L.C.G. Castro1; C.M. Infantozzi1; L. Kamikawa1; F.A.R. Sueiro2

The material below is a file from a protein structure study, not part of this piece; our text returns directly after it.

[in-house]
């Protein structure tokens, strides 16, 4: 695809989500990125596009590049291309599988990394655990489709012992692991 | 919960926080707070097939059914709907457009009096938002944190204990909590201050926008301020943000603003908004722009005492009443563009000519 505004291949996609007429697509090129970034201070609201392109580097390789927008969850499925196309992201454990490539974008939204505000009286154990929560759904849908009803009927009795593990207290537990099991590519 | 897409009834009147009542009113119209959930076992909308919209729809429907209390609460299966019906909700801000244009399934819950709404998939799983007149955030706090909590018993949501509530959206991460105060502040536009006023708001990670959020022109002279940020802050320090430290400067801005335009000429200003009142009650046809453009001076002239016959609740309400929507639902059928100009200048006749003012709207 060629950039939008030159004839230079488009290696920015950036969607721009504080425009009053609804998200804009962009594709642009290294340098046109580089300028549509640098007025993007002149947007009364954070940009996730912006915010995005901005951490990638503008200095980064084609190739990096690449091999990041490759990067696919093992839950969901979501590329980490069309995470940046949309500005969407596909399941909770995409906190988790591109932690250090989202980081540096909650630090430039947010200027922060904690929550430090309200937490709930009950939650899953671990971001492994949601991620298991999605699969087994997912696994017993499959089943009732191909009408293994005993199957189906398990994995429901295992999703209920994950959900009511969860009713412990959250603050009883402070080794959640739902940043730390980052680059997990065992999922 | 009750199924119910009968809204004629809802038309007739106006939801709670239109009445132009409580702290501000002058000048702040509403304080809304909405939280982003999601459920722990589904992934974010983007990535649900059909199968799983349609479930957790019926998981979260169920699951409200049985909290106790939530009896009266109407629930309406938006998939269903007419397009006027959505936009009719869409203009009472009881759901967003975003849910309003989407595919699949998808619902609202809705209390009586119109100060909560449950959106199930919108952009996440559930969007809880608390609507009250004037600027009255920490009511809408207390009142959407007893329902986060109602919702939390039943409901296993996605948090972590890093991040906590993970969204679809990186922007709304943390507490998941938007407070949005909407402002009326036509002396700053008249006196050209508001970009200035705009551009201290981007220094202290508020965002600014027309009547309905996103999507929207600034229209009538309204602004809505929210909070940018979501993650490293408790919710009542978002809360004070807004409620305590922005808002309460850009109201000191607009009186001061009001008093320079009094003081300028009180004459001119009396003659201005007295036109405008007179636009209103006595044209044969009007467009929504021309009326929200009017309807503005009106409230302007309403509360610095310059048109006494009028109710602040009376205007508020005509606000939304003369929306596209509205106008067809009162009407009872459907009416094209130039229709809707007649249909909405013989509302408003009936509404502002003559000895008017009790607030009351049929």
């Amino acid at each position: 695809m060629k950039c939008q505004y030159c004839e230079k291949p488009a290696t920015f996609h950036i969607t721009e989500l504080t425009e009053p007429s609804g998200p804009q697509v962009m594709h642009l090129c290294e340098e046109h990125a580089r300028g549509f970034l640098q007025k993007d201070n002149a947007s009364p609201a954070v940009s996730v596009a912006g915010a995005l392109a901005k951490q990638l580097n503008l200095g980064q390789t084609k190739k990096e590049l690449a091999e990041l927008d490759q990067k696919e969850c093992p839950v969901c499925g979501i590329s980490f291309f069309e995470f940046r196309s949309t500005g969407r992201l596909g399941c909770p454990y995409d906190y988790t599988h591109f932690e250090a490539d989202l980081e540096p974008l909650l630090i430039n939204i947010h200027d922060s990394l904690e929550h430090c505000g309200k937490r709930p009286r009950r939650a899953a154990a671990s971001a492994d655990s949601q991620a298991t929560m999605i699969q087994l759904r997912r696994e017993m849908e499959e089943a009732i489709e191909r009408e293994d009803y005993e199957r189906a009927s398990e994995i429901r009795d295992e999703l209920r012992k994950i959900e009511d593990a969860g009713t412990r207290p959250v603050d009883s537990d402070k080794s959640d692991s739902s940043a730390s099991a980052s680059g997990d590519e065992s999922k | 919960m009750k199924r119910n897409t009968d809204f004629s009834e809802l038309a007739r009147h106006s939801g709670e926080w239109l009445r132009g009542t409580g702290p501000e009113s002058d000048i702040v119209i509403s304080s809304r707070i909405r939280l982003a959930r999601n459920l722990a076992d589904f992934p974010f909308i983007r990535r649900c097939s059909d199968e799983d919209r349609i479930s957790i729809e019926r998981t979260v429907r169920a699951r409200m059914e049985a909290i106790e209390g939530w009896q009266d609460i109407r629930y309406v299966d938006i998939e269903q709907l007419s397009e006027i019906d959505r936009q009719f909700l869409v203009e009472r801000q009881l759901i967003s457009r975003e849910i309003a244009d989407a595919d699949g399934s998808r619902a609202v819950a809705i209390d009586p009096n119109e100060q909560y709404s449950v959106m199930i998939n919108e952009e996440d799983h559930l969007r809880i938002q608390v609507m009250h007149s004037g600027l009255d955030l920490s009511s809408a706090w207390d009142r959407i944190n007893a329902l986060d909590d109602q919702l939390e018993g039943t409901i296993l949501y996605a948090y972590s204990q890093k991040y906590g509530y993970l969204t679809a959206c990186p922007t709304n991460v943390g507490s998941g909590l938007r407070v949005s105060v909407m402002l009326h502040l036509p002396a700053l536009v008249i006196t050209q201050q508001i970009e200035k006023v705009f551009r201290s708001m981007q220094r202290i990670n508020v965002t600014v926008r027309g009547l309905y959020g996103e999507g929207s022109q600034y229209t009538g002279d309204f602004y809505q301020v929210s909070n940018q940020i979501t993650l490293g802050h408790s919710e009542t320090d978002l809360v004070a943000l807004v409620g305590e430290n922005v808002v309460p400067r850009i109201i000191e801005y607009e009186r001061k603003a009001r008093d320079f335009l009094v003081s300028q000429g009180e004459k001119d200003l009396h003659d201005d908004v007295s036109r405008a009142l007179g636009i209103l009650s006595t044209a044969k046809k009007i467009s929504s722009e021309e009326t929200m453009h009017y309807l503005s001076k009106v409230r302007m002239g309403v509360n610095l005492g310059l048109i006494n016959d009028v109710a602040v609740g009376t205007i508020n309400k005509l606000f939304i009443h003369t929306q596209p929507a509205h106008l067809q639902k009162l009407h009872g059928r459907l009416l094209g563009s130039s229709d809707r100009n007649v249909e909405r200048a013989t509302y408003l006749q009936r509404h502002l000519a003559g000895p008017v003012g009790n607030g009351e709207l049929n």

A 13 year old, intact female, Siberian husky was presented to a private veterinary practitioner at Rudge Ramos (São Paulo). At that time, the patient showed signs of anorexia, weight loss, lethargy and urinary incontinence. Physical examination revealed a palpable midabdominal mass and edema of the posterior limbs. A complete blood cell count revealed a normocytic and normochromic anemia (hematocrit 28%) and urinalysis was within normal limits except for bilirubinuria. A serum biochemical profile was normal, aside from a mild elevation in liver enzymes. Abdominal ultrasound examination was performed and revealed 11.50cm X 9.93cm solid with mixed echogenicity mass encircling the abdominal aorta, displacing dorsally the cranial pole of the left kidney. The caudal vena cava coursed the dorsal aspect of the mass and the lumen of the vein cranial to the renal veins was partially occluded by a 6.33 X 3.44 firm mass with shadowing lesions within its parenchyma (parenchymal calcification). Doppler ultrasound identified an arterial flow of low resistive index in this mass suggesting a neoplastic invasion of the caudal vena cava. Intrahepatic shunts were observed within the hepatic parenchyma, suggesting portal hypertension. Peritoneal effusion was also verified. The cytological analyses of the mass suggested a neoplasia with neuroendocrine origin. The patient was euthanized and submitted to necropsy and confirmed the lesions observed in the ultrasonographic examination. The histopathologic diagnosis suggested an undifferentiated carcinoma, and was required an immunohistochemical staining analyses. On immunohistochemical staining, tumor cells stained positively for neuroendocrine cell markers, such as chromogranin A and neuron specific enolase (NSE); and were negative for S-100, AE1AE3, CD99, vimentin, 35BH11, and adrenocorticotropic hormone (ACTH). Based on histological aspects and immunohistochemical features (the lack of staining for S-100), supported a diagnosis of adrenal neuroblastoma. Neuroblastoma is a tumor of ganglion cell origin that derives from primordial neural crest cells, which are the precursors of the sympathetic nervous system. It is one of the most frequently diagnosed neoplasms of children and infants, although they are rare in domestic animals. In literature it has been described in young dogs under three years of age. In this case the dog was mature. In humans and dogs, both primitive and differentiated neuroectodermal tumors, including pheochromocytomas, show variable positive staining for synaptophysin, chromogranin A, neurofilament, and NSE. Neuroblastomas are difficult to differentiate on the basis of routine cytologic examination or hematoxylin and eosin stained sections. Identification often requires special immunohistochemical and electron microscopic investigations.